Two star - A pub interior of outstanding national historic interest
Listed Status: II22 Holly Mount
Tel: (020) 7435 2892
Real Ale: Yes
Lunchtime Meals: Yes
Evening Meals: Yes
Nearby Station: West Hampstead Thameslink
Station Distance: 1400m
Public Transport: Near Railway Station (West Hampstead Thameslink) and Bus Stop
View on: Whatpub
The Holly Bush is an historic and popular Hampstead pub with many original features.
This appealing and secluded hilltop Victorian pub evolved from the former stables of Romney’s House, which still stands to the north. They were adapted in 1807 to provide catering facilities for the Hampstead Assembly Rooms, based at the house. In the mid-19th century, this became the pub as we know it today. There has been a good deal of alteration over the years with major extensions at the back and repositioning of old features such as etched glass panels, but the character of the front parts is a delight.
A distinctive canopy hood with a wooden pelmet runs along the front of the pub and shelters the main entrance. From the small lobby within, a door marked “ Bar” on the right is now defunct; entry is now via the larger central lobby, which was opened up many years ago. Prior to this work, a hatch to the servery was in use, situated in a passageway to the rear. This is still visible but long disused.
The right hand room was formerly divided by a fairly rudimentary partition but only the fragment attached to the counter is left (the remainder was relocated to a rear dining room in 2014). A contiguous glazed counter top baffle has been moved to the far end of the counter. On the right is a tiny snug with full height matchboard panelling; it’s unclear from when this dates. The glorious oval glass Benskins Brewery advertisement is a prominent feature. The simply panelled bar counter and the bar-back with its decorative coving are survivors from Victorian days. The bar-back has embossed glazing and four wooden Corinthian columns with delicately chased patterning. Unusually, the lower shelving still remains.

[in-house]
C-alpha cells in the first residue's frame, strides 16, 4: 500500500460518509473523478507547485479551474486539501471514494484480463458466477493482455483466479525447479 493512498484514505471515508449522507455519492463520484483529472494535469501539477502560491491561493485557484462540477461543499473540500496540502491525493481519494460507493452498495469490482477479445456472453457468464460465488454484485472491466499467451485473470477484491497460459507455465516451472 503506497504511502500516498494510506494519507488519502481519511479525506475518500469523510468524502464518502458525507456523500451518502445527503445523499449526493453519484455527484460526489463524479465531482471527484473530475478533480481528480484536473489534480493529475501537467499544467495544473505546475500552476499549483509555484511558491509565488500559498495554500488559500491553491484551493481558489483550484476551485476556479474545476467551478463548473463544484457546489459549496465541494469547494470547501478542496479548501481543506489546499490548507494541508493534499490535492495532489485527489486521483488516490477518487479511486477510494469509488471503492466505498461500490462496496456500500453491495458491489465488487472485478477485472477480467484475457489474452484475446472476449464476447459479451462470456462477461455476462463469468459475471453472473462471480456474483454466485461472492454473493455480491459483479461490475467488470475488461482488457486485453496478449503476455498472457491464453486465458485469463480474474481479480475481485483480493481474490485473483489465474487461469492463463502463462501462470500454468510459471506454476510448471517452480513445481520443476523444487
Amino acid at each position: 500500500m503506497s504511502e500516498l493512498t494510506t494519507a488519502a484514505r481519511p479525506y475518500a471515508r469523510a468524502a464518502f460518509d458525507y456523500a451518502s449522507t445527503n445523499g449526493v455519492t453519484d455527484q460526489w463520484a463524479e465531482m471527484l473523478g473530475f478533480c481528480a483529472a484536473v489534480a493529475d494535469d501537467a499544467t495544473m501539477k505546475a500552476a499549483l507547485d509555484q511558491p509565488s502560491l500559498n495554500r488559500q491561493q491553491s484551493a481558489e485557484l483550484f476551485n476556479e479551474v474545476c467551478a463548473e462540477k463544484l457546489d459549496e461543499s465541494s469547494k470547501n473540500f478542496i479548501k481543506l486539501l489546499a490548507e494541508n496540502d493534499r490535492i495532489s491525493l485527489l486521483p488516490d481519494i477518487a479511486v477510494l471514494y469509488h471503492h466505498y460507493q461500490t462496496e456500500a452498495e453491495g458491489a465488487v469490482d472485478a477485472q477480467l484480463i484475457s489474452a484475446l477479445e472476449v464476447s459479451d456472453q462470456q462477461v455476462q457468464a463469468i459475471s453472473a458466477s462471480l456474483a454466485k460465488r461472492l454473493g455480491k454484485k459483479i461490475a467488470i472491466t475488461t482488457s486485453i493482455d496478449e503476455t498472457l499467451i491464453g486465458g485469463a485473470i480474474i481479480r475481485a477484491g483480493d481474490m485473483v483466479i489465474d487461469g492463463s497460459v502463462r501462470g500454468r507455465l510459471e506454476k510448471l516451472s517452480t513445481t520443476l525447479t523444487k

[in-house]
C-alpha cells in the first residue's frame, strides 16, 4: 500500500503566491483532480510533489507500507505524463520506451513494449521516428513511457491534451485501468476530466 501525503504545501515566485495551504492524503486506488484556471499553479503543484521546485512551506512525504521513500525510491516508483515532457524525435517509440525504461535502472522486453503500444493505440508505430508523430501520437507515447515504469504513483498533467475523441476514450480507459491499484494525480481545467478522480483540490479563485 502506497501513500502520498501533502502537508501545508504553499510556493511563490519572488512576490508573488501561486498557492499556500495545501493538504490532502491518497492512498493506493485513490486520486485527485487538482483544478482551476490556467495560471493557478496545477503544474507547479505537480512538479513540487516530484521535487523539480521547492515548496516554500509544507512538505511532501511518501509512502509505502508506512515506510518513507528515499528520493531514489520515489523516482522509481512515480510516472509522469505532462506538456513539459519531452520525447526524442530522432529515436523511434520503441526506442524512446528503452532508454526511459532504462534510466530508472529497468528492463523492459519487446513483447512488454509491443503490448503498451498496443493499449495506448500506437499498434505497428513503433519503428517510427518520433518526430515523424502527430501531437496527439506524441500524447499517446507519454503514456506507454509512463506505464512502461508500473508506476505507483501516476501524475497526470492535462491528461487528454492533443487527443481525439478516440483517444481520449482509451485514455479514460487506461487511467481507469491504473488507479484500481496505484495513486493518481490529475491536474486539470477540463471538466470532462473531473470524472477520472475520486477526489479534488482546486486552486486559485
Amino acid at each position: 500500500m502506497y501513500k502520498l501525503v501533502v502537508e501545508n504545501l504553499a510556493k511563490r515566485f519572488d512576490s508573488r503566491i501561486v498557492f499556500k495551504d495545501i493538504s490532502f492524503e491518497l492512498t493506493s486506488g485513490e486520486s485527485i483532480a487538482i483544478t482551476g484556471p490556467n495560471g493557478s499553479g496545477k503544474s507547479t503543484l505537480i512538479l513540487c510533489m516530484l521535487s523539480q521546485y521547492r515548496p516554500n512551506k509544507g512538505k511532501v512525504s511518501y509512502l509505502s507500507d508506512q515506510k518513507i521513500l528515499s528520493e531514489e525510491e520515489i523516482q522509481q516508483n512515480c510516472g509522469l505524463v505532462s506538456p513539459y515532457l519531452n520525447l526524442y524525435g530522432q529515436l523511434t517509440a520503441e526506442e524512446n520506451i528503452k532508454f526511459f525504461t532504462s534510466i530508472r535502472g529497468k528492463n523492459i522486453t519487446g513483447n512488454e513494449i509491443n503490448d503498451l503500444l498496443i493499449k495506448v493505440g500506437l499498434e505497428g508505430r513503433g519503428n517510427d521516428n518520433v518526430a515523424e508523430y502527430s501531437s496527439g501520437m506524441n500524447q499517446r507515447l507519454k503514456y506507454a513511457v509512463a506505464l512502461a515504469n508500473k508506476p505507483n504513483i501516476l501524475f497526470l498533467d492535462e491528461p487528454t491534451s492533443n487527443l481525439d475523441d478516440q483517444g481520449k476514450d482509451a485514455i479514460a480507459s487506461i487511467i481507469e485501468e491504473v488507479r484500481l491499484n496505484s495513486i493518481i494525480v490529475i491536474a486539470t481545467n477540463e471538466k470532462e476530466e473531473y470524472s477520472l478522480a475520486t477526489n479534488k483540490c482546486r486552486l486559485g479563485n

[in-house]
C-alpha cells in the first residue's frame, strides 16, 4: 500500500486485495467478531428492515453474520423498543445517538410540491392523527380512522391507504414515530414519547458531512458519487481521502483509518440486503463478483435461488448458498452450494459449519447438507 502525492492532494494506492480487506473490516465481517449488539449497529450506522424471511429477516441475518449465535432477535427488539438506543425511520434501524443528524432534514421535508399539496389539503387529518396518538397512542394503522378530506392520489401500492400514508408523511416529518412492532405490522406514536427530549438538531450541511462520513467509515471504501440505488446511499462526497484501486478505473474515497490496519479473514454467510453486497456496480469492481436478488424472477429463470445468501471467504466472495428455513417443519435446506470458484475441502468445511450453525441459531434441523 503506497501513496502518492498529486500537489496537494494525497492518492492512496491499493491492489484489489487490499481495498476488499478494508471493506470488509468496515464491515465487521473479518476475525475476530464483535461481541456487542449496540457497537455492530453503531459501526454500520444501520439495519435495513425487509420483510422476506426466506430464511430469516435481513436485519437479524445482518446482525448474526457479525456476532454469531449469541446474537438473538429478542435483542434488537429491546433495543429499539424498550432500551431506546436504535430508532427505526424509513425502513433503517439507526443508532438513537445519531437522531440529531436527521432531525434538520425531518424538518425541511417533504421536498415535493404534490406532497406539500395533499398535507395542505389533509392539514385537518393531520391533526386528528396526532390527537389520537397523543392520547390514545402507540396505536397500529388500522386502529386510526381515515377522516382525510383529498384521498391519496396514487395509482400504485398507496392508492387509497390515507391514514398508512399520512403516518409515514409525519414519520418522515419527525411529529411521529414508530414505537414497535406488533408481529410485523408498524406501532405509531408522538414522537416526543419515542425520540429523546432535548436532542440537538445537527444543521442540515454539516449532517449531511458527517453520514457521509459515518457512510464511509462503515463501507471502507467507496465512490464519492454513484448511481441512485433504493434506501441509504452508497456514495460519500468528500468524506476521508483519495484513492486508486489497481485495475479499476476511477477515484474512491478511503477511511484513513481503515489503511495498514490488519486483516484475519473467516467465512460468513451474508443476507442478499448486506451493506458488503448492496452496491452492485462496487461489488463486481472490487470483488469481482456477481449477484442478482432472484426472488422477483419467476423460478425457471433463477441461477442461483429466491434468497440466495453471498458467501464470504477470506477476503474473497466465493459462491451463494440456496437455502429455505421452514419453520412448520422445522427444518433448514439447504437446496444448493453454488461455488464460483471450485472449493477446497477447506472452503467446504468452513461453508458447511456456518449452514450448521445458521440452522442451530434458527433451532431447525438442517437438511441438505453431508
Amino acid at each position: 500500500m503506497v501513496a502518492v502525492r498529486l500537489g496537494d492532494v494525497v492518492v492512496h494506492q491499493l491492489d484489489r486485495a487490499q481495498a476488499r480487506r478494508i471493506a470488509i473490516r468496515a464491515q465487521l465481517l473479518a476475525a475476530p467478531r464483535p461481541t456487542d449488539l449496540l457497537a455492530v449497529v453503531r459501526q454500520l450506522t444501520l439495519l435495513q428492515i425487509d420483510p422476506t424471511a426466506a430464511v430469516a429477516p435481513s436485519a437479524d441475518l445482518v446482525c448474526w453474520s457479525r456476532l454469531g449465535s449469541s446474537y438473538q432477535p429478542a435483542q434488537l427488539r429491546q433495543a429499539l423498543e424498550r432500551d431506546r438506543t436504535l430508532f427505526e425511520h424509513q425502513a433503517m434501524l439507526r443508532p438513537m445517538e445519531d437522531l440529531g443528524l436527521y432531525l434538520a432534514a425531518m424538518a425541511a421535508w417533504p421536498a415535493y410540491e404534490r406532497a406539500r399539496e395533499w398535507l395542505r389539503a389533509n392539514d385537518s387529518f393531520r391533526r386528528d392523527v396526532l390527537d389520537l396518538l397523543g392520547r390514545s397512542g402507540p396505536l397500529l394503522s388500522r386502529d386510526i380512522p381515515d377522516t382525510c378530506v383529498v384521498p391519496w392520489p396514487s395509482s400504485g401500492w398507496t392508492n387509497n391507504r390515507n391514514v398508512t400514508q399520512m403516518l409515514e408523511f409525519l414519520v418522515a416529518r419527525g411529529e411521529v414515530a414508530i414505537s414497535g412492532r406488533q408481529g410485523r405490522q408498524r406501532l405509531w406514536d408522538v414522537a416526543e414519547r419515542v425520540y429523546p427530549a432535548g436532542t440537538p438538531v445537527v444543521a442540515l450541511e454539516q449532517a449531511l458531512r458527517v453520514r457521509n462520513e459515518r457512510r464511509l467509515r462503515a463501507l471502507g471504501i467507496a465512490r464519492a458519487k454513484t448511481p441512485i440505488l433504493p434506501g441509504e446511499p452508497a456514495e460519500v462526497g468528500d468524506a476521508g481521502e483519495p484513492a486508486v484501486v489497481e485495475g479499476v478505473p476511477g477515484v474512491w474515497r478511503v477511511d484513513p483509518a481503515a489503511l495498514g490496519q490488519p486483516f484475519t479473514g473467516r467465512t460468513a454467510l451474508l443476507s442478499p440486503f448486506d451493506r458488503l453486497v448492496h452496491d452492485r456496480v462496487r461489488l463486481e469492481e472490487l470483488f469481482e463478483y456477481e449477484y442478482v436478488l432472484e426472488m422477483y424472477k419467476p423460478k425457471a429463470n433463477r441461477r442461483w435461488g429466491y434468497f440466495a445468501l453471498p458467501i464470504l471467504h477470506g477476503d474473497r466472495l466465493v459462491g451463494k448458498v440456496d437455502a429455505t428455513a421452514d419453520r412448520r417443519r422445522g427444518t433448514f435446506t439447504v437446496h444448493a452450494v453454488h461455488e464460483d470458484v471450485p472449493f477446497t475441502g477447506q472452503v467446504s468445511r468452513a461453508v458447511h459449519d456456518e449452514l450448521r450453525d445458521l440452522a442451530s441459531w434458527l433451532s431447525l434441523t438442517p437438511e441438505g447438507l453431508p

On the left side of the pub is a wonderfully atmospheric room announced in the window glass as a Coffee Room, which no doubt harks back to the days of the Assembly Rooms. This is entered via two doorways (one a later addition) leading off the central lobby. The room has baffles to the seats and an ornate iron fire surround.
The Holly Bush is a well known and popular Hampstead pub. There has been a good deal of alteration over the years with major extensions at the back and repositioning of old features such as etched glass but the character of the front parts is a delight. The simply panelled bar counter and the coved bar-back are survivors from Victorian days. The two outside front doors are clear evidence of separate drinking areas inside and until 2014 there was a run of low screenwork and a baffle attached to the counter which had already seen removal of the doors. Now there is only a tiny snug on the right-hand part which has full-height matchboard panelling. However, the low screen, with its tiny doorway for cleaners, has been retained and can be found in the rear dining room. The short glazed screen originally on top of the bar counter towards the centre of the room has been moved to the right hand end. On the left is a room described in the window glass as a coffee room which is entered by two doorways (one modern) leading off the main bar. This was no doubt for more refined customers who did not want to consume alcohol. This room has baffles to the seats which have recently been re-upholstered and an ornate iron fire surround inserted